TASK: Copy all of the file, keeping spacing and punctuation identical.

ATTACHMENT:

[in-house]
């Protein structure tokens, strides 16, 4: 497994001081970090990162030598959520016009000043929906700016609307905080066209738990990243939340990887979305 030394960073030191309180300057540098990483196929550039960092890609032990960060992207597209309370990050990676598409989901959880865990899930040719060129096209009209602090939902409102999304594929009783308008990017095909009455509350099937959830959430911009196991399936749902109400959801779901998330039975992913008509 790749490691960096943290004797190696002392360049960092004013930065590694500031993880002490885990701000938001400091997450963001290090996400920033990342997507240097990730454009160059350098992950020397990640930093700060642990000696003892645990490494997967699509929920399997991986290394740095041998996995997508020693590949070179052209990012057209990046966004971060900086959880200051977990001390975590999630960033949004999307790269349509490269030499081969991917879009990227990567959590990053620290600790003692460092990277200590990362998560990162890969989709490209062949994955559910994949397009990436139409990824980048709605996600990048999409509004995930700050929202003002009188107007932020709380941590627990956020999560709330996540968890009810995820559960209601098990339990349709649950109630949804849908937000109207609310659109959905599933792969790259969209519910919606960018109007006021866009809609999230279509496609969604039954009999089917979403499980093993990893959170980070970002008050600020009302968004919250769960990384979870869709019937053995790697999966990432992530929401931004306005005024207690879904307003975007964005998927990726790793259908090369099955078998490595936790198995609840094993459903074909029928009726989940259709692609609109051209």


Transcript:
[in-house]
């Protein structure tokens, strides 16, 4: 497994001081970090990162030598959520016009000043929906700016609307905080066209738990990243939340990887979305 030394960073030191309180300057540098990483196929550039960092890609032990960060992207597209309370990050990676598409989901959880865990899930040719060129096209009209602090939902409102999304594929009783308008990017095909009455509350099937959830959430911009196991399936749902109400959801779901998330039975992913008509 790749490691960096943290004797190696002392360049960092004013930065590694500031993880002490885990701000938001400091997450963001290090996400920033990342997507240097990730454009160059350098992950020397990640930093700060642990000696003892645990490494997967699509929920399997991986290394740095041998996995997508020693590949070179052209990012057209990046966004971060900086959880200051977990001390975590999630960033949004999307790269349509490269030499081969991917879009990227990567959590990053620290600790003692460092990277200590990362998560990162890969989709490209062949994955559910994949397009990436139409990824980048709605996600990048999409509004995930700050929202003002009188107007932020709380941590627990956020999560709330996540968890009810995820559960209601098990339990349709649950109630949804849908937000109207609310659109959905599933792969790259969209519910919606960018109007006021866009809609999230279509496609969604039954009999089917979403499980093993990893959170980070970002008050600020009302968004919250769960990384979870869709019937053995790697999966990432992530929401931004306005005024207690879904307003975007964005998927990726790793259908090369099955078998490595936790198995609840094993459903074909029928009726989940259709692609609109051209």